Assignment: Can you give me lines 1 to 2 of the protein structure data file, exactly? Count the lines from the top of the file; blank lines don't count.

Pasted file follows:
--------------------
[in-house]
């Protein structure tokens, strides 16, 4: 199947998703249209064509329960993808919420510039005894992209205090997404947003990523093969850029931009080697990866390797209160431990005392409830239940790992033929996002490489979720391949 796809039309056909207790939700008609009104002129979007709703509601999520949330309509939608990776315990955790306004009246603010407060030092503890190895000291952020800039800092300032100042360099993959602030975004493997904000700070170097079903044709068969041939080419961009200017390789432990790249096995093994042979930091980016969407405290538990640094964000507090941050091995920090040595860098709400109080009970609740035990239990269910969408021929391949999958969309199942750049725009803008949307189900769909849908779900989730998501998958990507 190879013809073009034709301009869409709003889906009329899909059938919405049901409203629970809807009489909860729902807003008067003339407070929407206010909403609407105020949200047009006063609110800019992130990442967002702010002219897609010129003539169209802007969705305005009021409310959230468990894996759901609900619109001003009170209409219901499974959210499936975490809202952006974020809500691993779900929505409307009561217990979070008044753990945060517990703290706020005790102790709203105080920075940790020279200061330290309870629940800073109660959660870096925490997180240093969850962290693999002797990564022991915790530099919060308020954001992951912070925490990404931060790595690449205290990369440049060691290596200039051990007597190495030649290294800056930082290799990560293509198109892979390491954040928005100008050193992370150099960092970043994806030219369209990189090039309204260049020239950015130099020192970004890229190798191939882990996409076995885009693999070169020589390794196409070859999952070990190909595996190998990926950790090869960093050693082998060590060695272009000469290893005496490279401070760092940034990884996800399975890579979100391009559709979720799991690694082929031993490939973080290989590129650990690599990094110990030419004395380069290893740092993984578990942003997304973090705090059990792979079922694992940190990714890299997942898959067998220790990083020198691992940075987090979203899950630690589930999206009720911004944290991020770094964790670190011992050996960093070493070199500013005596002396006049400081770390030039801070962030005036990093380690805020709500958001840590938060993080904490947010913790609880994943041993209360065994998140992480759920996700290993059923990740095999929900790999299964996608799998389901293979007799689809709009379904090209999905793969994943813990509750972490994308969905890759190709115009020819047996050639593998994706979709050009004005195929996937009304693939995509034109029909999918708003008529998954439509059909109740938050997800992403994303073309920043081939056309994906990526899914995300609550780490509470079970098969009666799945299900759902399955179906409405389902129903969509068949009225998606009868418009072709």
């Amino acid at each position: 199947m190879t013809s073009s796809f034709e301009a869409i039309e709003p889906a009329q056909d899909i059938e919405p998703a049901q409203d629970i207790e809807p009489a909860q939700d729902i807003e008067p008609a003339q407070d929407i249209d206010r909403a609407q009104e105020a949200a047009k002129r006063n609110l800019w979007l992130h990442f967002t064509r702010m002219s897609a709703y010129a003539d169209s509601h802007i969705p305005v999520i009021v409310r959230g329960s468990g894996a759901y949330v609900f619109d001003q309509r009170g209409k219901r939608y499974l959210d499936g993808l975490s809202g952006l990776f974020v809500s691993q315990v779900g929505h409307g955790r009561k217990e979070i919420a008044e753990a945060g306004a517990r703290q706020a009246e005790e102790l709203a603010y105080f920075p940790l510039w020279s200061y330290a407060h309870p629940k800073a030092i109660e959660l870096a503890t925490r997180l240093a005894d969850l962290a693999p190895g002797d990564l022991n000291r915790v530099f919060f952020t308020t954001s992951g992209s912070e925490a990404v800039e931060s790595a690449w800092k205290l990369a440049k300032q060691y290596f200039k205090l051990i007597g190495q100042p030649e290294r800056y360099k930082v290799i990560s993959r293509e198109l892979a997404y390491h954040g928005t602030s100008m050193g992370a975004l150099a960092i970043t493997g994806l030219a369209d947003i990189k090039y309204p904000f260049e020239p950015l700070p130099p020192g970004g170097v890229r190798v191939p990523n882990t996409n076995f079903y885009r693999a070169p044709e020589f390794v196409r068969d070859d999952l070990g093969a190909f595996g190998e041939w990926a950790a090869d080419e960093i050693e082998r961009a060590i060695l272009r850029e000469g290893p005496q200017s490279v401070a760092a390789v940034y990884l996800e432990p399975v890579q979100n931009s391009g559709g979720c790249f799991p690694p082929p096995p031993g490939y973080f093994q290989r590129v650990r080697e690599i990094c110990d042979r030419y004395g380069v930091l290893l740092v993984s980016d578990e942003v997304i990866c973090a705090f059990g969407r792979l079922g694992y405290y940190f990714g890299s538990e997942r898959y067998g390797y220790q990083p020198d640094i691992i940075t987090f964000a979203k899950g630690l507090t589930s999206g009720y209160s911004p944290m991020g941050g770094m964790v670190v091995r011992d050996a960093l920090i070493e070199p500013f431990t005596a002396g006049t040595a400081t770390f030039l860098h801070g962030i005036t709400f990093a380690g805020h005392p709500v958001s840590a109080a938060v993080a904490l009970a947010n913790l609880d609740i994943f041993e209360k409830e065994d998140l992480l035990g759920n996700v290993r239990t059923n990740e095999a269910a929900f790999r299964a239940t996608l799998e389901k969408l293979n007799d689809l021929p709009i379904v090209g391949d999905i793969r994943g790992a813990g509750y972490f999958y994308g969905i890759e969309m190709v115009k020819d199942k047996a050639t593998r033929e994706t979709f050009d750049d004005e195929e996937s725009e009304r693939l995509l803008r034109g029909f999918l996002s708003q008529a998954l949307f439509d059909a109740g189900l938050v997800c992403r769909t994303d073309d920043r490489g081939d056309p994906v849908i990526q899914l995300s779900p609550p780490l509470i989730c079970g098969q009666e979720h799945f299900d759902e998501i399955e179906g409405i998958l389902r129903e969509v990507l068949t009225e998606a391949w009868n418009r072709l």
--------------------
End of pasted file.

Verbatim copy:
[in-house]
């Protein structure tokens, strides 16, 4: 199947998703249209064509329960993808919420510039005894992209205090997404947003990523093969850029931009080697990866390797209160431990005392409830239940790992033929996002490489979720391949 796809039309056909207790939700008609009104002129979007709703509601999520949330309509939608990776315990955790306004009246603010407060030092503890190895000291952020800039800092300032100042360099993959602030975004493997904000700070170097079903044709068969041939080419961009200017390789432990790249096995093994042979930091980016969407405290538990640094964000507090941050091995920090040595860098709400109080009970609740035990239990269910969408021929391949999958969309199942750049725009803008949307189900769909849908779900989730998501998958990507 190879013809073009034709301009869409709003889906009329899909059938919405049901409203629970809807009489909860729902807003008067003339407070929407206010909403609407105020949200047009006063609110800019992130990442967002702010002219897609010129003539169209802007969705305005009021409310959230468990894996759901609900619109001003009170209409219901499974959210499936975490809202952006974020809500691993779900929505409307009561217990979070008044753990945060517990703290706020005790102790709203105080920075940790020279200061330290309870629940800073109660959660870096925490997180240093969850962290693999002797990564022991915790530099919060308020954001992951912070925490990404931060790595690449205290990369440049060691290596200039051990007597190495030649290294800056930082290799990560293509198109892979390491954040928005100008050193992370150099960092970043994806030219369209990189090039309204260049020239950015130099020192970004890229190798191939882990996409076995885009693999070169020589390794196409070859999952070990190909595996190998990926950790090869960093050693082998060590060695272009000469290893005496490279401070760092940034990884996800399975890579979100391009559709979720799991690694082929031993490939973080290989590129650990690599990094110990030419004395380069290893740092993984578990942003997304973090705090059990792979079922694992940190990714890299997942898959067998220790990083020198691992940075987090979203899950630690589930999206009720911004944290991020770094964790670190011992050996960093070493070199500013005596002396006049400081770390030039801070962030005036990093380690805020709500958001840590938060993080904490947010913790609880994943041993209360065994998140992480759920996700290993059923990740095999929900790999299964996608799998389901293979007799689809709009379904090209999905793969994943813990509750972490994308969905890759190709115009020819047996050639593998994706979709050009004005195929996937009304693939995509034109029909999918708003008529998954439509059909109740938050997800992403994303073309920043081939056309994906990526899914995300609550780490509470079970098969009666799945299900759902399955179906409405389902129903969509068949009225998606009868418009072709």